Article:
Lymphedema Related Infections
Infections are dangerous to anyone, but especially for those with lymphedema. Make sure to clean all cuts, scrapes, and insect bites and keep a bandage on them. It’s a good idea to keep a small first aid kit with you when you travel or are outdoors.
Types of Infections
There are several types of infections that you may experience.
- Fungal infections: The two most common places for fungal infections are between skin folds and between the toes. Skin folds can sometimes have moisture buildup from sweat. This can cause the skin to breakdown and lead to fungal growth. Fungal infections can also increase risk of bacterial infections, which delays wound healing. It is very important to keep these skin folds and the space between your toes clean and dry.
- Erysipelas (bacterial infections): Erysipelas is a superficial infection of the inner layer of your skin. With Erysipelas, the infected area is generally raised above the level of the surrounding skin. With this type of infection, you will notice redness, swelling, and warmth that will come on quite quickly. You may also have a fever and chills. In general, erysipelas is more often seen in children and the elderly.
- Cellulitis: Cellulitis is an infection involving the deeper layers of your skin. Similar to erysipelas, cellulitis presents with redness warmth, and edema. These Infections can be mild and respond to oral antibiotics, or severe and require IV antibiotics and hospitalization. Often times with lymphedema, these infections tend to be more severe and require more intensive treatment.
- Lymphangitis: Lymphangitis is an inflammation of the lymph vessels. These infections generally occur when bacteria that enters the body through an open wound or cut travels into your lymphatic vessels. With lymphangitis, you will see red streaks on the skin. Lymphangitis requires immediate treatment with antibiotics.
Other conditions that could be confused with infections
- Contact Dermatitis: Generaly itchy, red, inflamed skin caused when your skin develops an allergic reaction after being exposed to a foreign substance. Contact dermatitis can occur under compression.
- Acute Gout: an intensely painful arthritis condition that usually starts by affecting a single joint, most frequently the big toe, ankle, or knee. Acute gout can be swollen, red, and very painful, and look very much like an infection.
- Vasculitis: Inflammation of the blood vessels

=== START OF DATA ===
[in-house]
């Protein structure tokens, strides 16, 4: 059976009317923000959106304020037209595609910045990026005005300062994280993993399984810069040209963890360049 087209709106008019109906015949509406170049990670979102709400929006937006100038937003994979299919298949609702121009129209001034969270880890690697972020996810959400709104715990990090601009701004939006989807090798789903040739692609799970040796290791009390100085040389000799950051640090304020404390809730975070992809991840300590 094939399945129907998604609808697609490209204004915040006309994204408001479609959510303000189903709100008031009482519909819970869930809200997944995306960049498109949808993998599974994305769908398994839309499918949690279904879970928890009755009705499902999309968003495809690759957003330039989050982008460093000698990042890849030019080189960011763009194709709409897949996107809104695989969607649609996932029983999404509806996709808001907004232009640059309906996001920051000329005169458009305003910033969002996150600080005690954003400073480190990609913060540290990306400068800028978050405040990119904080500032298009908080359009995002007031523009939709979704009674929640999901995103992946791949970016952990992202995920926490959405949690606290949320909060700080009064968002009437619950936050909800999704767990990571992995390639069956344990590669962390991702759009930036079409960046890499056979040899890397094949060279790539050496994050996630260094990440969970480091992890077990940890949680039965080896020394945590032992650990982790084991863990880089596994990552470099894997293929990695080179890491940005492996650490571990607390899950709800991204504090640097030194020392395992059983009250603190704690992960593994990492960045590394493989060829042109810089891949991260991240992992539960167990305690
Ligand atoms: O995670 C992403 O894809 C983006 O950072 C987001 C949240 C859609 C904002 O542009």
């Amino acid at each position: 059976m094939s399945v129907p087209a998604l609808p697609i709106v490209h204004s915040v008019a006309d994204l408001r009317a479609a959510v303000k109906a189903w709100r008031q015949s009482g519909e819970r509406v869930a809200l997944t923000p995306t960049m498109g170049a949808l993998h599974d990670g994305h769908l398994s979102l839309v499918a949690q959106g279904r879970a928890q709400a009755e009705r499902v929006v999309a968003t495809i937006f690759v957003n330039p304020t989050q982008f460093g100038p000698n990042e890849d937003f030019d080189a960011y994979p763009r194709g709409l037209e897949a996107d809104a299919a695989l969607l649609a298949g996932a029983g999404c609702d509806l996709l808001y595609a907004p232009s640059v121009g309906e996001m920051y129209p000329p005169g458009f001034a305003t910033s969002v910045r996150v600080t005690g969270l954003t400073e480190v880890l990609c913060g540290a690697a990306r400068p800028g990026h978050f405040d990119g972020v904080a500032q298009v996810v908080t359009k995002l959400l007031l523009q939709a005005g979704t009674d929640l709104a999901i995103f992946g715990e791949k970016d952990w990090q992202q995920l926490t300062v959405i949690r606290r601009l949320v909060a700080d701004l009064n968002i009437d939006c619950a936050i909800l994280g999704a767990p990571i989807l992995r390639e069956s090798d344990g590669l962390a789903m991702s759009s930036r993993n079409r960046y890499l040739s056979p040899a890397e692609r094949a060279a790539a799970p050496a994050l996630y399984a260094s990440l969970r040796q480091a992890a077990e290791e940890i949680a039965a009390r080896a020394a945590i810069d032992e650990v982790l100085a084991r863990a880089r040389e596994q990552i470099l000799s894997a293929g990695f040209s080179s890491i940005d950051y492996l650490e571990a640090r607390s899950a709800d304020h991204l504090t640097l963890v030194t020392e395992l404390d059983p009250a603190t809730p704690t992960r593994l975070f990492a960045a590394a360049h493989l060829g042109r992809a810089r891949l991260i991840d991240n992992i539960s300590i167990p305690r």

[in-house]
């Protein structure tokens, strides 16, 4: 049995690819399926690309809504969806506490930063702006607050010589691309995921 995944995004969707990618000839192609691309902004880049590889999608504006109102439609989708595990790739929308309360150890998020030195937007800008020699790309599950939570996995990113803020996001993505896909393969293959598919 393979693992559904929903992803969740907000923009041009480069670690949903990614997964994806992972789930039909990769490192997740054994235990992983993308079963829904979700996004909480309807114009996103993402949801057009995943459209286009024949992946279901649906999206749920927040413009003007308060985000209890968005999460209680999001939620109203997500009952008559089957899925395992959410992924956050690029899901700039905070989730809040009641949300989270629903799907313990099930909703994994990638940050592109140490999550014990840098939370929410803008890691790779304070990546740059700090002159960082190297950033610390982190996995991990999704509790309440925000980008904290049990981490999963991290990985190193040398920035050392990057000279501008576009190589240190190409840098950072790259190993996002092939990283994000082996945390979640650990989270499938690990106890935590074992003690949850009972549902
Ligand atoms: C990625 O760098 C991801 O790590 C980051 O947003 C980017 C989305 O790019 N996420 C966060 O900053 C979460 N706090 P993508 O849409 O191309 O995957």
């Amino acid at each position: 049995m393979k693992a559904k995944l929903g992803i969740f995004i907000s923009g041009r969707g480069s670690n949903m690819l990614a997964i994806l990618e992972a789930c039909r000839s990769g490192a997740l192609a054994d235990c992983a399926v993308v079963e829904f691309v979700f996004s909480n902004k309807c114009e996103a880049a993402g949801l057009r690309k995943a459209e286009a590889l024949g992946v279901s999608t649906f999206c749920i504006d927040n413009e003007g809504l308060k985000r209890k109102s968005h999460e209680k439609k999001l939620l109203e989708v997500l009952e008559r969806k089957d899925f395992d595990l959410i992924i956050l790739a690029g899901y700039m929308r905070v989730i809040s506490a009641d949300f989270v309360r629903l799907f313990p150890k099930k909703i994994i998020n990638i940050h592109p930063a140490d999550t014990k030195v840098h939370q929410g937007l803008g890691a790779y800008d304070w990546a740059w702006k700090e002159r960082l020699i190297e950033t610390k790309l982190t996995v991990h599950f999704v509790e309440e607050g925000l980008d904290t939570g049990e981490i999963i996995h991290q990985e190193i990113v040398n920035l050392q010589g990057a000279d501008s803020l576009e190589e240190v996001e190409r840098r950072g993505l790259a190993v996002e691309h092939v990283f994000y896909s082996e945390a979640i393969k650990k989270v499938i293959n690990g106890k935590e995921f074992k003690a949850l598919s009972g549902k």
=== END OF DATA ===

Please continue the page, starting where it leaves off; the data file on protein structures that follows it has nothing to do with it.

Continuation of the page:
- Insect Bite: Insect bites can lead to inflammatory changes with or without infections. Some insects release toxins which can mimic infection.
- Lymphedema Rubra: Lymphedema rubra is redness of the skin that is often mistaken for cellulitis. One way to distinguish lymphedema rubra from a traditional infection is that the redness is very symmetrical, and antibiotics do not help rubra. If you have been on antibiotics for a long time with no improvement, it is possible that you are dealing with lymphedema rubra, and not cellulitis.
- Folliculitis: Folliculitis is an inflammation of the hair follicles (a hair follicle is where the hair enters the skin). It presents with small red dots around the base of the hair follicle. It is commonly caused by irritation, but can be caused by bacteria or even fungal infections. Good skin care hygiene and reducing friction to the area can reduce risk of folliculitis.
- Intertrigo: Intertrigo is caused by moisture and typically occurs between the toes and skin folds. It appears as a white discoloration with a shedding top layer of skin. Treatment consists of washing with a mild soap and drying well. Intertrigo can develop into a fungal or bacterial infection if not treated promptly.
What to do if you think you may have an infection
- Call your clinician immediately or go to the ER for evaluation
- Draw a line around the red area and note the date and time so you can track if it is spreading and if so, how fast. You can also keep track of this in the Infection Tracker section of your diary once you are logged into the LymphCare Community.
- Monitor the area closely. Make sure you check it several times a day until treatment has it under control and improving.
- Stop any MLD. You should stop self-MLD until your clinician instructs you that it is ok to start again. Self-MLD may spread infection and inflammation into you lymphatics and create a more difficult situation to manage.
- Antibiotics. If you have an infection and have lymphedema your clinician may prescribe antibiotics. If you are prone to infections or are planning to travel somewhere far from a hospital, or to another country, it can be a good idea to talk to your doctor about getting a preventative prescription to fill in case you develop a problem and don't have immediate access to a clinician.
- Tell your clinician if you have any increase in your swelling. You may want to follow up with your CLT after the infection has cleared to see if you to come in for treatment.
How to reduce your risk of infection
- Good skin care is very important. Skin should be washed with soap and water. You should use moisturizer to keep your skin soft and hydrated and to reduce risk of skin cracking. In the winter the air is drying and moisturizer is more likely needed. Dry, cracked skin can become an entry point for bacteria and increase infection risk.
- Keep skin folds and toe webbing clean and dry. Some patients use skin barrier creams and/or gauze/clean fabric between skin folds to help wick moisture away from the skin and reduce risk of skin breakdown.
- Keep compression garments and bandages clean.